If money weren't an issue, I'd probably hire someone to build me a
          portable biodome (and hire a Sherpa to carry it) so I could hike in
          the winter and still sleep in the tropics. My biodome would be bug-
          free, and I would carry only a sheet to sleep with...no bag or tarp
          because I'd push the "no rain" button on the remote and keep it
          around 75*. I think a personal biodome might run you about one
          million once it hits full-scale production. Guess I'd have to get a
          day job to pay for the Sherpa, though. But talk about multi-use?
          He could carry my food and water, too. I'd carry my own clothes and
          snacks, lest somebody accuse me of not being a "real" hiker.

          Or what if there were a way to bring an electric blanket that ran
          for weeks on two lithium AAA's? There are already jackets with
          lights built into the sleeves ($600-700), and tents that glow the
          same way...I think they take AAA's. And a jacket that heats up like
          an electric blanket, too. Great for football games, I'm sure, but
          the battery weight is probably too much for a long hike.

          Better yet, run the heater wires right through the hammock AND
          incorporate a light on the ridgeline. Maybe even "porch lights" on
          the underside of the tarp. Add in a PocketMail/PDA charger and
          you're set.

          Solar recharging could help with this...I think there's already a
          solar cell that you can stick on your pack while you hike...for a
          PDA or something. So make a wide-brimmed all-weather hat, and the
          top/back of your pack, a flexible solar cell to charge your electric
          hammock with built-in light. And to recharge your six-pack-sized 2
          ounce fridge, but that might take a little more R&D.

          So there's a bit of brainstorming, if anyone has made it this far.
          Btw...I had a friend in college who SWORE that electric blankets
          gave you bone cancer.

          Jeff
        • J.D. Hoessle
          If money was not a problem... Find a few acres where I could raise a PACK GOAT...! Low impact on the enviro when hiking, faithful as a guide dog, eats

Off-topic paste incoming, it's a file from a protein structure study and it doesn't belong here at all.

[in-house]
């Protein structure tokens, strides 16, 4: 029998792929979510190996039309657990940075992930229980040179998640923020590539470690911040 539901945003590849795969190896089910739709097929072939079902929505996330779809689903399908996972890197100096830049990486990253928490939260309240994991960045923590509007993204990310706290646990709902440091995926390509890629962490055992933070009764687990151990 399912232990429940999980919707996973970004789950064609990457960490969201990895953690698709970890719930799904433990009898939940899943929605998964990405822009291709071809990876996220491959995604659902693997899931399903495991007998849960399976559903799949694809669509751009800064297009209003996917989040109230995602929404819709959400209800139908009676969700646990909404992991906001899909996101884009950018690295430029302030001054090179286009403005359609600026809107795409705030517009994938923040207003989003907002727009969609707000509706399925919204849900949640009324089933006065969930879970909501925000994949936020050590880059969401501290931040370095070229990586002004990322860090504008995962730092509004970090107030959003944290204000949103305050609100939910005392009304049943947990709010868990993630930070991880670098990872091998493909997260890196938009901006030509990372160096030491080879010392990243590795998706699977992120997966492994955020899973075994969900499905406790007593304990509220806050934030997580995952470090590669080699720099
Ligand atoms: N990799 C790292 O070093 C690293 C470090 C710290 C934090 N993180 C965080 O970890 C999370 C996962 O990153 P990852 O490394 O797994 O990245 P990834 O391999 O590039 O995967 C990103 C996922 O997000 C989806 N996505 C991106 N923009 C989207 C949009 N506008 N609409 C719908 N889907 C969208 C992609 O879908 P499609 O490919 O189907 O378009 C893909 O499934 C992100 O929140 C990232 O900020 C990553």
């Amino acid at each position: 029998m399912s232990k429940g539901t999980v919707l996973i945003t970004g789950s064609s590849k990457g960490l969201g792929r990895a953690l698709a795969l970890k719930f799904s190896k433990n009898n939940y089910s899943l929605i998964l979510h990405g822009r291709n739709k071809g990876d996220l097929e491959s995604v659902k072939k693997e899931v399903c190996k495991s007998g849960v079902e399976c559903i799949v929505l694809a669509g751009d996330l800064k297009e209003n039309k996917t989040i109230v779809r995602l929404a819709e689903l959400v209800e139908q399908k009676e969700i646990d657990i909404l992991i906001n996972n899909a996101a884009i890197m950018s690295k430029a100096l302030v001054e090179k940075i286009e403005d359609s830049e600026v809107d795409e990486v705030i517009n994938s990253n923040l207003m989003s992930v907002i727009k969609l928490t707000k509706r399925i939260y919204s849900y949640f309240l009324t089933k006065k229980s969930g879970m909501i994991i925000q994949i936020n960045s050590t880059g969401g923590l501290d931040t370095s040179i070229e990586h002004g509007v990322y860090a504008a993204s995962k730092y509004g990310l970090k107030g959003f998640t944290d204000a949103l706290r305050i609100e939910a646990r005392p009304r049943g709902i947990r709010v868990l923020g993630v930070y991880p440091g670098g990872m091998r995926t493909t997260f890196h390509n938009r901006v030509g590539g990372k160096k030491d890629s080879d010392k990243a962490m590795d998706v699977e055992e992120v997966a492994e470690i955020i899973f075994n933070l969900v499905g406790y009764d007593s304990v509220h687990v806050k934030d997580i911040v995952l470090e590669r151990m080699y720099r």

Message 4 of 4 , Nov 29, 2004
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            If money was not a problem... Find a few acres where I could raise a
            PACK GOAT...! Low impact on the enviro when hiking, faithful as a
            guide dog, eats anything out there even in the winter, and could carry
            the biodome...<g>...

            Then, "Stephenson's Warmlite line of products" - makers of super
            tents, bags, and "fuzzy stuff" vapor barrier clothing and materials
            used by the sled dog folks. I have a feeling their stuff may be a
            possible answer for warmth.

            The balance of the money would go to the lawyers to gain access to the
            trails for my PACK GOAT.

            Happy Trails,

            J.D.


            --- In hammockcamping@yahoogroups.com, "gtvlfed" <jneale@d...> wrote:
            >
            > Ok, just for fun, lets imagine we had a ton of money. And, for some
            > more fun, lets say we spent a bit of that fortune on a Hennessey. And,
            > for the final bit of fun, lets say we've gotten soft with all that
            > money and need to pack reasonably light. What would be the ideal
            > set-up to be warmly hung in the winter?
            >
            > I'm hearing many voices in favour of the JRB underquilt, a reflective
            > layer, a wind/water-proof undercover and a wind proof/insulating
            > overcover (designed to vent condensation). Could that system be
            > bettered... if we had a million dollars? Are there "space-age"
            > materials or designs that are just too much effort to construct?
            >
            > I've long been impressed by the innovation and resourcefulness of this
            > group... I'd love to hear the visions.